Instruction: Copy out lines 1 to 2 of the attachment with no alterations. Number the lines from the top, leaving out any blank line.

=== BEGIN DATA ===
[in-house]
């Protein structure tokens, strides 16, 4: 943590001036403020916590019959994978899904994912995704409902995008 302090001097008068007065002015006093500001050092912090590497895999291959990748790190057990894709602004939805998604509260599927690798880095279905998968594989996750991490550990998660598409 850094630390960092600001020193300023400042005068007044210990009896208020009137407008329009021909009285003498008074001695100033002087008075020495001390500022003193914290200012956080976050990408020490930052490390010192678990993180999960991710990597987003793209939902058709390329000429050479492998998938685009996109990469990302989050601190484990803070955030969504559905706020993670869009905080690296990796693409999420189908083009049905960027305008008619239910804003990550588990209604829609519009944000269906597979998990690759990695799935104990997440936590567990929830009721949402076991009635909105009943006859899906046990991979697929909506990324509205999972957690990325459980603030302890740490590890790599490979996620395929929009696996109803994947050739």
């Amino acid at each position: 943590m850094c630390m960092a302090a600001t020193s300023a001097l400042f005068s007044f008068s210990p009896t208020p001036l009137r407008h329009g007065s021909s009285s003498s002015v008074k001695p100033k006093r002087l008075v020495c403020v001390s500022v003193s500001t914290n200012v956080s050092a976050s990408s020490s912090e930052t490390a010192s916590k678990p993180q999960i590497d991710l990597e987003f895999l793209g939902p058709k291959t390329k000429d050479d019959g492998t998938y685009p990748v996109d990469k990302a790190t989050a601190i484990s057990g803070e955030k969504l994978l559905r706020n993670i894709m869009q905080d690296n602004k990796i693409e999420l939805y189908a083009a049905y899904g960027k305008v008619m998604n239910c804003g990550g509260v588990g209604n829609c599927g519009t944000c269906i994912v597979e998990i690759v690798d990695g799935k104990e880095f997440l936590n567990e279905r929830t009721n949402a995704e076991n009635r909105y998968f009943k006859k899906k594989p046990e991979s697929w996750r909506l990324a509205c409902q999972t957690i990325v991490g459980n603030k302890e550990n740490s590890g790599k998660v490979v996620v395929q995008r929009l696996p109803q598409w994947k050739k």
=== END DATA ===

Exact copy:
[in-house]
């Protein structure tokens, strides 16, 4: 943590001036403020916590019959994978899904994912995704409902995008 302090001097008068007065002015006093500001050092912090590497895999291959990748790190057990894709602004939805998604509260599927690798880095279905998968594989996750991490550990998660598409 850094630390960092600001020193300023400042005068007044210990009896208020009137407008329009021909009285003498008074001695100033002087008075020495001390500022003193914290200012956080976050990408020490930052490390010192678990993180999960991710990597987003793209939902058709390329000429050479492998998938685009996109990469990302989050601190484990803070955030969504559905706020993670869009905080690296990796693409999420189908083009049905960027305008008619239910804003990550588990209604829609519009944000269906597979998990690759990695799935104990997440936590567990929830009721949402076991009635909105009943006859899906046990991979697929909506990324509205999972957690990325459980603030302890740490590890790599490979996620395929929009696996109803994947050739």